Exercise Combats Age-related Weight Gain

Reprinted from Eating Disorders Review
November/December 2001 Volume 12, Number 6
©2001 Gürze Books

With age, Americans tend to gain weight and become increasingly overweight. One prescription has been to encourage all Americans to get more exercise in their daily lives. But how much exercise is enough to prevent weight gain later in life?

Dr. Larry T. Wier and other researchers tested 34 male and 155 female employees at the NASA/Johnson Space Center in Houston over 5 years (Int J Obesity 2001; 25:613). After completing a 3-month education program in the employee health-related fitness program, employees participated in the self-supervised exercise program that included periodic re-testing.

Fitness tests were offered on a voluntary basis every 3 months. The periodic evaluations included measurements of weight and percentage body fat; the researchers also recorded each participant’s results on 1-minute bent-knee sit-ups, 1-minute pushups, and a sit and reach test of low back/hamstring flexibility.

Weight was measured at baseline and follow-up, and the amount of habitual physical activity was derived from the multiple rating of the NASA Activity Scale, or NAS. The 11-point scale (0-10) is based on the total minutes spent per week in exercise or the total weekly miles run or walked. Subjects used this scale to rate their general activity over the past 30 days. A rating of 0-1 would indicate very low activity, while a rating of 2-3 would represent regular recreation or slight work in such activities as golf or yard work for a weekly total of between 3 minutes to 2 hours. Ratings of 4-10 represented regular participation in aerobic exercise and from light to heavy exercise.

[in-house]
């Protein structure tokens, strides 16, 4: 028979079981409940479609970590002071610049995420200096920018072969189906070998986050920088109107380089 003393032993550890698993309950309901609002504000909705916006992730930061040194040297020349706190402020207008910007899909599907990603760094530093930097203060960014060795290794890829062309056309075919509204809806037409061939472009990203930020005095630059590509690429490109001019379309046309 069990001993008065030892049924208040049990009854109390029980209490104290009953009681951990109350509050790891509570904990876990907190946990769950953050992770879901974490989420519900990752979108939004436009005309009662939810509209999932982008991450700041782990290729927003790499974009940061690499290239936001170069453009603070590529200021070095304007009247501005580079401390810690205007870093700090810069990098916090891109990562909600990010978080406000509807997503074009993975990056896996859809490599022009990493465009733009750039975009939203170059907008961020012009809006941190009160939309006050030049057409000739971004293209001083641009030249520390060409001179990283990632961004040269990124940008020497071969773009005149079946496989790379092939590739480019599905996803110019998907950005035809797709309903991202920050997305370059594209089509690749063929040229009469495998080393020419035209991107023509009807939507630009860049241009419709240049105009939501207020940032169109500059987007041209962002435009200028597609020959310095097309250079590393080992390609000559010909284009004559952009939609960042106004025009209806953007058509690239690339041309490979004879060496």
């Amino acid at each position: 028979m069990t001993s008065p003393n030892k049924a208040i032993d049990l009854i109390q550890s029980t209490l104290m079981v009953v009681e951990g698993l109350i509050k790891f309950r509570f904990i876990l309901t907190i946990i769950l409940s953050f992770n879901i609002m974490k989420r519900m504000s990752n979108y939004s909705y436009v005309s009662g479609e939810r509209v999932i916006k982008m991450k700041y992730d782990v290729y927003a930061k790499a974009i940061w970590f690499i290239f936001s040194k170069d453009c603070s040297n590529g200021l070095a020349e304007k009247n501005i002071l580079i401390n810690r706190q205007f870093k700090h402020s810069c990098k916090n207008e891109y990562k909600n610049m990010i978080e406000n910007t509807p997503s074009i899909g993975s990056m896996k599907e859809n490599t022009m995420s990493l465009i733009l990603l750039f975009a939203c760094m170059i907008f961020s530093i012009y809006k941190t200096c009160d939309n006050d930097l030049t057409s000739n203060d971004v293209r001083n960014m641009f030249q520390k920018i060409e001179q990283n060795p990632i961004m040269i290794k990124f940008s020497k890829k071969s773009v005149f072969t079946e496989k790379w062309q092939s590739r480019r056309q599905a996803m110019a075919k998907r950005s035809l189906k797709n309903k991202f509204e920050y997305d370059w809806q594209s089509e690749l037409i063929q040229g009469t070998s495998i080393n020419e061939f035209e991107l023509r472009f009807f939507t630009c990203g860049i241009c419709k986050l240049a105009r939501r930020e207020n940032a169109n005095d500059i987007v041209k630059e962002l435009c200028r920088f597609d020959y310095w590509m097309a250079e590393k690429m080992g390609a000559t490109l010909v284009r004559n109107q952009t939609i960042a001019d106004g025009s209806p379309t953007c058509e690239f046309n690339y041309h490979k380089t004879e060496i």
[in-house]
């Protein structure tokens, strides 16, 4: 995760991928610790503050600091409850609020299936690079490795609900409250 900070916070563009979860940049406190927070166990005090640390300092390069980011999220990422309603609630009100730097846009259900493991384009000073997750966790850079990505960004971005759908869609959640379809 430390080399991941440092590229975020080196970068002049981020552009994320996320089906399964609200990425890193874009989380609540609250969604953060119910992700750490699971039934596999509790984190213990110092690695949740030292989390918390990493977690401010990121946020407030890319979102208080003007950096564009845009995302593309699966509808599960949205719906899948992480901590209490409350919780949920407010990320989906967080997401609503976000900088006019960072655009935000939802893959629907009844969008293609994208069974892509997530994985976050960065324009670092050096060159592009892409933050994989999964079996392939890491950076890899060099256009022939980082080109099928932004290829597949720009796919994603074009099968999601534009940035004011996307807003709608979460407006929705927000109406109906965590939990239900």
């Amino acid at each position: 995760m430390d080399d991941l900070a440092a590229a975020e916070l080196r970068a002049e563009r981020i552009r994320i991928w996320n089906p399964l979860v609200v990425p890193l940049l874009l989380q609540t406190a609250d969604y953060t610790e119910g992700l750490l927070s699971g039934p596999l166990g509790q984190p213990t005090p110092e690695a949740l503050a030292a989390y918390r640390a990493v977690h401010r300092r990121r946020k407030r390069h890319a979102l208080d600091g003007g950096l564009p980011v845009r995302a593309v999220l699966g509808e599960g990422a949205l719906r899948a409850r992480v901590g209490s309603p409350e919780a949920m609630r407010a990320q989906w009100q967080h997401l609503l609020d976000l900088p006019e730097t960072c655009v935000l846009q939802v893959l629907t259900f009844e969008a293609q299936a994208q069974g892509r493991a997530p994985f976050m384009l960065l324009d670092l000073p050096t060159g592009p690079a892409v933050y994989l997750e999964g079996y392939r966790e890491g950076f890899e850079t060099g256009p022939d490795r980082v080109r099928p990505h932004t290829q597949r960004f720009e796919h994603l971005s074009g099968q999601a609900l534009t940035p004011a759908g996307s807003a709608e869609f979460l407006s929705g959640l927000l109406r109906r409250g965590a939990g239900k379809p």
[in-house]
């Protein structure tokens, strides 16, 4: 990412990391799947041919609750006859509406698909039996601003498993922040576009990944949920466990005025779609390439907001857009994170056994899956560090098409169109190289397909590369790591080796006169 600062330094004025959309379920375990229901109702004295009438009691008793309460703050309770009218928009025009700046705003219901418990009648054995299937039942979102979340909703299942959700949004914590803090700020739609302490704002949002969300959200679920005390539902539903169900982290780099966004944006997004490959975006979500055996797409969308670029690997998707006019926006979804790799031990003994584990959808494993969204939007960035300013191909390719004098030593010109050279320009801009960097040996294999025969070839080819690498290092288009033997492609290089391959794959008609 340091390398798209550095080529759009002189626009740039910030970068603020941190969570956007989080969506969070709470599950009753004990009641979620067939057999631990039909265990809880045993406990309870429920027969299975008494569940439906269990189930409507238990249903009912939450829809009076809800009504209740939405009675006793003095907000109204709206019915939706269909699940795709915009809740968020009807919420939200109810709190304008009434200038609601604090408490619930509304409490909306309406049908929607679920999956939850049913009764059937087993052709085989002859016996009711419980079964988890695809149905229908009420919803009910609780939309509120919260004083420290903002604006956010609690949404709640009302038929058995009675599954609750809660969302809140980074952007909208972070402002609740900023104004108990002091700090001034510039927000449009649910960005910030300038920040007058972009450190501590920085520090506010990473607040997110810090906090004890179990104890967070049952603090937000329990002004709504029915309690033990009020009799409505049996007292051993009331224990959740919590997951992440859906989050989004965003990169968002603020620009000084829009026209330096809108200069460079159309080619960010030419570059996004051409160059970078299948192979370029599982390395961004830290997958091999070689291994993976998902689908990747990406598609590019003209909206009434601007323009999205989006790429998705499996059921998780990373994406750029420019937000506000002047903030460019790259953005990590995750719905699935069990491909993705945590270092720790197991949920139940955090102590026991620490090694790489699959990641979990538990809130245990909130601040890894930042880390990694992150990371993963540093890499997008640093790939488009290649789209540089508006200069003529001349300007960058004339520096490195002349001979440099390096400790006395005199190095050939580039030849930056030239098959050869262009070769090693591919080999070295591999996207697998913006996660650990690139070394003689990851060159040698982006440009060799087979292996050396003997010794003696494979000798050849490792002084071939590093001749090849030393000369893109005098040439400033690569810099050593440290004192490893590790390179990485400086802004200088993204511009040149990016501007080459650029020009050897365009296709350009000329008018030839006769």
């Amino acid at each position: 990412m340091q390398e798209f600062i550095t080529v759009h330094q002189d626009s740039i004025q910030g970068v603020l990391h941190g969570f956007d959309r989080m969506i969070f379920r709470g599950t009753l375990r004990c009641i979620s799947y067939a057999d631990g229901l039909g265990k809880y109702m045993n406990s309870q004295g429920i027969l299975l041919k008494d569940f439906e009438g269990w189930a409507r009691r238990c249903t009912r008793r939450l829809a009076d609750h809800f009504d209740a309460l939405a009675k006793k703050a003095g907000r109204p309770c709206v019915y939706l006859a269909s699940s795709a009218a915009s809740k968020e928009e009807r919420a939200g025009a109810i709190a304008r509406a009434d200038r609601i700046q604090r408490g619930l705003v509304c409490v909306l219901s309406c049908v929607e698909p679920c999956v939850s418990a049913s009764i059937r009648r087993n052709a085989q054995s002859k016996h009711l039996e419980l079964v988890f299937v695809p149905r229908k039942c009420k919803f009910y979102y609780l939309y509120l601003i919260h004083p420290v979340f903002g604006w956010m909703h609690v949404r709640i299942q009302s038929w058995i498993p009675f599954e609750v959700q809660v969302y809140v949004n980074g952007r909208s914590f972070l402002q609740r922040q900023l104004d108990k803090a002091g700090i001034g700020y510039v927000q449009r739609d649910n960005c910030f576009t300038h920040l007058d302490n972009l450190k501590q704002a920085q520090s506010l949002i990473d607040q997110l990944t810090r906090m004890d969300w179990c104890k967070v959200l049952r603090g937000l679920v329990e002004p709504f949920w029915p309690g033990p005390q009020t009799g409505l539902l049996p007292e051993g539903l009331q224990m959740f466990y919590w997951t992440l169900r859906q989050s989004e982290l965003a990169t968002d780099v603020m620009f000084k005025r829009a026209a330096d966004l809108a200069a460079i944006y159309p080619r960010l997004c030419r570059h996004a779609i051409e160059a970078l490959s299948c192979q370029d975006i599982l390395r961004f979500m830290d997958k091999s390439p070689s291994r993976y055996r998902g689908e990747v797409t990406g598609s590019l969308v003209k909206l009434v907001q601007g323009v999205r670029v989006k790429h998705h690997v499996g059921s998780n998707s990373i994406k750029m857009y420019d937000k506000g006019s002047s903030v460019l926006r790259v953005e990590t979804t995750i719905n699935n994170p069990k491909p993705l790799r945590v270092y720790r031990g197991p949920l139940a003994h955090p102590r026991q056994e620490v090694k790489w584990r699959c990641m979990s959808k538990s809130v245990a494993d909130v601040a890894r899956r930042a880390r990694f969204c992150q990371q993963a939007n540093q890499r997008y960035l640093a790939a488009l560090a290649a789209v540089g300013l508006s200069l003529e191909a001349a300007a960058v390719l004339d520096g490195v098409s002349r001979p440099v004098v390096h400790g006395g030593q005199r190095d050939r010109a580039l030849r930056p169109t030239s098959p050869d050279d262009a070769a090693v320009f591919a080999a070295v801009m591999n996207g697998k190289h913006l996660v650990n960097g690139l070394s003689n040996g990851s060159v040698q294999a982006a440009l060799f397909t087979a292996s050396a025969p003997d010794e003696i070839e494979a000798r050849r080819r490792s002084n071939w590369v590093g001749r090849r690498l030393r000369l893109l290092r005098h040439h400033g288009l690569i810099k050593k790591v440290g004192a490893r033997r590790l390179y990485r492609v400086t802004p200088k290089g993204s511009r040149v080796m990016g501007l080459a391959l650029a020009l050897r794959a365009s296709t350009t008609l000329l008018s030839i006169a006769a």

Substantial but manageable regular exercise is best

The researchers found that a substantial but manageable amount of regular exercise was needed to avoid weight gain. In this case, the activity needed to maintain weight for 5 years required a mean NAS score of 6.0 for men and 5.6 for women. This meant participation in aerobic exercise and light-to-heavy exercise. Weight change was a function of several factors, including initial weight, time between tests, gender, and physical activity habits. For the same level of activity, heavier men and women had the most favorable change in body weight.

Age and gender made a difference. Older men gained less weight than younger men for the same baseline weight and level of physical activity. This age-related difference was not noted among women. The level of physical activity had a greater effect on weight change for higher baseline weight levels. For men, the influence of exercise increased from the age they started a regular exercise program, so that if two 100-kg men exercised at an average NAS level of 6 (active), a 25-year old man could expect to lose about 0.15 kg per year, while a man 30 years older would lose nearly 0.6 kg per year. In contrast, a 90-kg woman with a mean NAS of 6 would lose about 0.7 kg per year while a 70-kg woman with the same NAS score would lose 0.2 kg per year. At the end of the study, the authors found that men maintained a higher mean activity level than women and thus had an insignificant amount of weight gain (over 5.7 years). Women exercised less and had a mean weight gain of 1.4 kg over 4.9 years. Only men and women who maintained a high level of exercise (NAS >6.5) lost weight.

Self-reported activity records, such as those using the NAS, can be helpful for predicting long-term weight change and may be useful when counseling clients about the value of physical activity for weight control.

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